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Monday, September 19, 2011

Rosemary Olive Oil Bread - vegan



Last week in the Seattle area, it turned to fall. Cool and cloudy, with that indescribable fall feeling in the air. When I wasn't grumbling about Google, I was craving hearty, carb-loaded edibles. I wanted soft sweaters with hoods, warm socks, and blankets on the couch. I made risotto, breakfasted on burritos, and invested in some new galoshes.


For a friend's birthday on Friday, I attended a Chocolate Party. Every single dish had chocolate in it. There was salad with chocolate vinaigrette, white chocolate mashed potatoes, chicken mole, lava cakes, and homemade rocky road ice cream. Amazing. (also: why have I never thought of a Chocolate Birthday Party?!) I even saw chocolate wine, and I bet there was a chocolate stout or two. It was the perfect way to end the week, and it sent me straight into hibernation when I got home.

On Sunday, I wanted to bake and decided on this Rosemary Olive Oil bread. I've made it before successfully with Orange Peach Mango juice and lime zest. What I really wanted to make was some cranberry bread, but there aren't fresh cranberries available in grocery stores yet (the nice produce guy told me end-of-October). So it seems it's not really fall after all.

Rosemary Olive Oil Bread - Vegan
cooking spray
3/4 C juice (apple or orange. I used lemonade)
1/2 C extra virgin olive oil
2 Tbsp apple cider or white vinegar
2 C flour
1/2 C white whole wheat flour
3/4 C sugar
2 tsp baking powder
2 tsp baking soda
2 tsp dried rosemary
1/4 tsp salt
zest of 1 orange (or lemon)

Preheat your oven to 350F. Lightly grease & flour your loaf pan (mine is 10x5. 9x5 is also common).

Measure the juice into a liquid measuring cup. Add the olive oil (that brings you to the 1 1/4 C line) and vinegar.

In a medium or large bowl, stir together flours, sugar, baking powder, baking soda, rosemary, salt, and zest. Stir in the liquid mixture, adding a splash or two of addition juice if necessary. Turn into prepared baking pan, smooth top. Bake for 50-55 minutes, or until a skewer inserted in the middle comes out clean (*when cookbooks and bloggers say this, it really means "until skewer inserted in the middle comes out without any uncooked batter stuck to it").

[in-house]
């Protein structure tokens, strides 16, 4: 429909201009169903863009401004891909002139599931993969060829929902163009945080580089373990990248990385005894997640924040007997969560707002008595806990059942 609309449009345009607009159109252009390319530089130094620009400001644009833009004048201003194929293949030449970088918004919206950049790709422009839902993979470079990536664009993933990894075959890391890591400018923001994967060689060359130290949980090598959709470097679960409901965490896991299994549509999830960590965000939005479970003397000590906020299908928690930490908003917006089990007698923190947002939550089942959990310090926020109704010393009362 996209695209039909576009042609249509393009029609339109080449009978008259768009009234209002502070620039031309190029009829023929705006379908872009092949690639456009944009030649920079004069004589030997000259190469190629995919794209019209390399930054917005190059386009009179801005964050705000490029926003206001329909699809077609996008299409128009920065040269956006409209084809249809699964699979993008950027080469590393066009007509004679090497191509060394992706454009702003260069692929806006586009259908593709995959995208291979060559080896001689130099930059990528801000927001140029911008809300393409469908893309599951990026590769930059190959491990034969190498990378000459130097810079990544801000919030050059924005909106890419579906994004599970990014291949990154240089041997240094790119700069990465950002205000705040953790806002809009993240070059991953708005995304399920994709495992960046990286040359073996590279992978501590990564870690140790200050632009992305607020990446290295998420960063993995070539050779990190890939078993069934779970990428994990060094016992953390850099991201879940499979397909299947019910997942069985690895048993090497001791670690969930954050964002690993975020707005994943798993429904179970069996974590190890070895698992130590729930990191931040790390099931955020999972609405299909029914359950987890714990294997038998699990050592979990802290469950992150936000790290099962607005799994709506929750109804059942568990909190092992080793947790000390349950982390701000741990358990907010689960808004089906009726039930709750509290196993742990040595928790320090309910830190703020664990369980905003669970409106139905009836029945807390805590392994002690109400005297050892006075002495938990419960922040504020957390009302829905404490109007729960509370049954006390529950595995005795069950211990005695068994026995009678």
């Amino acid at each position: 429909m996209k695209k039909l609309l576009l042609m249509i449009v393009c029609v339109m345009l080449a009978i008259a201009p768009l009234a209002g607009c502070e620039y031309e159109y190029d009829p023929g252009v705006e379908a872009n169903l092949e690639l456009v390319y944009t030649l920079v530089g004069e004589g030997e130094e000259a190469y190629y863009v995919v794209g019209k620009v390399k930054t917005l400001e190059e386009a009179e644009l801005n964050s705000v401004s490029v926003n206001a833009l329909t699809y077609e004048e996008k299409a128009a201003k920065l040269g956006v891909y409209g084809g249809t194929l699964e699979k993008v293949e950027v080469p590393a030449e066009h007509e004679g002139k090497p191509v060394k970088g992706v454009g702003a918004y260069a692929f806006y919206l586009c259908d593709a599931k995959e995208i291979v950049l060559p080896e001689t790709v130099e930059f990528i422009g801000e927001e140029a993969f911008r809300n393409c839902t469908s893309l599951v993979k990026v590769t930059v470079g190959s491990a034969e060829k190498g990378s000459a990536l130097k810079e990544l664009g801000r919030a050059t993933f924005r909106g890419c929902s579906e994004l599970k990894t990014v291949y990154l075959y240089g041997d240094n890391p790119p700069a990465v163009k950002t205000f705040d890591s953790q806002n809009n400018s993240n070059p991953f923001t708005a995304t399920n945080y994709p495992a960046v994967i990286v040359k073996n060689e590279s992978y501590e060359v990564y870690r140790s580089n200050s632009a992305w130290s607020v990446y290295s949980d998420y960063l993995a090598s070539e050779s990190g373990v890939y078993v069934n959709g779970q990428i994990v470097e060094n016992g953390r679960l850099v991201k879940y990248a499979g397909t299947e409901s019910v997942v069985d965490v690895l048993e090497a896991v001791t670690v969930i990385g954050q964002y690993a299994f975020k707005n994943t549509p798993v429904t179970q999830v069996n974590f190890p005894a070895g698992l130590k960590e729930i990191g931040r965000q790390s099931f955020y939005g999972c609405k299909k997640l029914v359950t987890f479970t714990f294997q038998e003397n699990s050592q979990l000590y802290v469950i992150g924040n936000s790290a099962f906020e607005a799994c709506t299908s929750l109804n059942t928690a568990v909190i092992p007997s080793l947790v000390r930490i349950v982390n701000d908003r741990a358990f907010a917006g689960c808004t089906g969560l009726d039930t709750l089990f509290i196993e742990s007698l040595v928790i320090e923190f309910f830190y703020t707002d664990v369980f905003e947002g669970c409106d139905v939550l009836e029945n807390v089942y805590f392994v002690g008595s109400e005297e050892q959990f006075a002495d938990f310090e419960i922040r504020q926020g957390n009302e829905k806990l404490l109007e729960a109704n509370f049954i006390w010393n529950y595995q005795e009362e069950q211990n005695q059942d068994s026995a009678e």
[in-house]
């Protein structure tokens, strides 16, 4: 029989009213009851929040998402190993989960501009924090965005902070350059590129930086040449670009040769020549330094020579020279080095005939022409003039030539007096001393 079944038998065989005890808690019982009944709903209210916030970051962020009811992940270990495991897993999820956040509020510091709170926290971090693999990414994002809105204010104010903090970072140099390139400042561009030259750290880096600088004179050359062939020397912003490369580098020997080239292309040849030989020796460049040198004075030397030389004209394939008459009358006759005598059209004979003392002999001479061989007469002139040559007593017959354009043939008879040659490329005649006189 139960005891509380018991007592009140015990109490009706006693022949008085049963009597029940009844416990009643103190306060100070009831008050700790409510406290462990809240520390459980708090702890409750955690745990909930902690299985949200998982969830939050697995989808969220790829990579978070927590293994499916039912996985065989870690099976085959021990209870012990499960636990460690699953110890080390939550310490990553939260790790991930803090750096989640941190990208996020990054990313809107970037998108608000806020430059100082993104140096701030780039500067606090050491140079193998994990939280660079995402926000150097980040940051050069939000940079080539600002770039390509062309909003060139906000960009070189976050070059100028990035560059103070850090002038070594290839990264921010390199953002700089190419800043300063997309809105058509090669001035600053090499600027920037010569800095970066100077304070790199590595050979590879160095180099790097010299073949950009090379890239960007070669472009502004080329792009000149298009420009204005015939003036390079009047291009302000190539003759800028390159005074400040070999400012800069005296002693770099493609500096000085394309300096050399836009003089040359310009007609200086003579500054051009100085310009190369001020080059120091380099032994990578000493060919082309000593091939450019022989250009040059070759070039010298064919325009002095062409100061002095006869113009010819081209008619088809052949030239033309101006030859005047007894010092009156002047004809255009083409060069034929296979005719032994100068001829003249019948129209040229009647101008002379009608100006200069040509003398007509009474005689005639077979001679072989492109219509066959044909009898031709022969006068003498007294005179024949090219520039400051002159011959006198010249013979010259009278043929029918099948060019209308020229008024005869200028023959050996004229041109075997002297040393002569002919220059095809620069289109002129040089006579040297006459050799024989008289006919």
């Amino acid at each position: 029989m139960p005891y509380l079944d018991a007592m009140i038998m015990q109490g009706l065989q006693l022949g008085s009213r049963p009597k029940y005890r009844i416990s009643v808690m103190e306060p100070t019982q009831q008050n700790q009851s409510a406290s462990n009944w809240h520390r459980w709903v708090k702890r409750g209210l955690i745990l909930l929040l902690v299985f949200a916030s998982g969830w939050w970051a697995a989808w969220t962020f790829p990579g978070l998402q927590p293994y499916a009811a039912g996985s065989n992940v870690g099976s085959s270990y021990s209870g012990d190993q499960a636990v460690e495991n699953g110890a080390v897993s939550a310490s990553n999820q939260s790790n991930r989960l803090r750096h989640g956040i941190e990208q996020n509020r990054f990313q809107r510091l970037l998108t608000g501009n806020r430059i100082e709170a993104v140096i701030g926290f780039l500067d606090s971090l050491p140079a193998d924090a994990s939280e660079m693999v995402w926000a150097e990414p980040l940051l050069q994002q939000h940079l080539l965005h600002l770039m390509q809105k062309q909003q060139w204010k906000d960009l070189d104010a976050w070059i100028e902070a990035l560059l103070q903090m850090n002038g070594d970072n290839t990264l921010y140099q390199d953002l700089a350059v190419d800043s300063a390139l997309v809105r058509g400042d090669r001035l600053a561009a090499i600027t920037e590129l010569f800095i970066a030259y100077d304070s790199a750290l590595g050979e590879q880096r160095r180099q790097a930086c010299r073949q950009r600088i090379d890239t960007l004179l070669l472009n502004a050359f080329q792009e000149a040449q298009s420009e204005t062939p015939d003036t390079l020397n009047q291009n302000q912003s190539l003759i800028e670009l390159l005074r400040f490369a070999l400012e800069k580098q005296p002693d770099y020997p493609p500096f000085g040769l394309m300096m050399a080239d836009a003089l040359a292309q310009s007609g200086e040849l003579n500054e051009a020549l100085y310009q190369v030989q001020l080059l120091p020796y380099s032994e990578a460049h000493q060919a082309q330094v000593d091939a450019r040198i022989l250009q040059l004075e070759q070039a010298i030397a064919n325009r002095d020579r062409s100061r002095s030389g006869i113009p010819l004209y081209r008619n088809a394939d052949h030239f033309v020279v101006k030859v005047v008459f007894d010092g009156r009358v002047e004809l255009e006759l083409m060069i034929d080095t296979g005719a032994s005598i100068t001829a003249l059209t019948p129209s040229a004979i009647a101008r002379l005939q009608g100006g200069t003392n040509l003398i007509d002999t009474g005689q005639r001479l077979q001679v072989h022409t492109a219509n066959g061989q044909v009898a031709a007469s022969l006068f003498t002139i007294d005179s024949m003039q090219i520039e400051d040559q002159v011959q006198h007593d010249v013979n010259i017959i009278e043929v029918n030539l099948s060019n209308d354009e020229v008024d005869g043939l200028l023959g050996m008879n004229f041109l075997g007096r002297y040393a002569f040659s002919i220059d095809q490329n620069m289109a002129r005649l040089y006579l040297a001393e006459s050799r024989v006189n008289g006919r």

Remove pan and allow to cool. To speed cooling, you can remove the bread from the pan once it's cool enough to handle and allow it to finish cooling on a wire rack.

Notes:
Any juice will work. You can also use a sweet white wine, and I don't see why any variety of milk wouldn't work.

You probably don't have to flour the pan, but since this was the first time I used this shiny new loaf pan and didn't want to chance it.

You can use all-purpose flour for the entire 2 1/2 C if you'd like. I just like to sneak in whole wheat when I can.

Whenever I'm zesting an orange or lemon, I am OCD about using organic fruit. I also wash it thoroughly prior to zesting.


4 comments:

  1. This looks awesome! i also like the word "gollashes"even if I can't spell it. I am going to make this bread- It's cold in Southern CA today too.

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  2. agreed. it's more playful than "rain boots"!

    I bet you're even going to use rosemary you grew! I'm positive it will taste better :)

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  3. Can I sub all of the flour for a gluten free all purpose flour? Also, have you tried adding tomatoes to this bread? Does it change the recipe at all or the texture? Thank you.

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    Replies
    1. hi! I'm not sure, I haven't tried it. My guess is that if you have a mild-flavored blend you've used successfully before, it should work. Will you let me know what happens?

      I have not tried it with tomatoes, but it sounds like a delicious idea. I'm sure it would work. Here's a quick bread that uses them. Maybe you can take their recipe into account when you make yours? http://www.thekitchn.com/how-to-make-buttermilk-quick-bread-with-10-different-variations-164621

      Happy baking!

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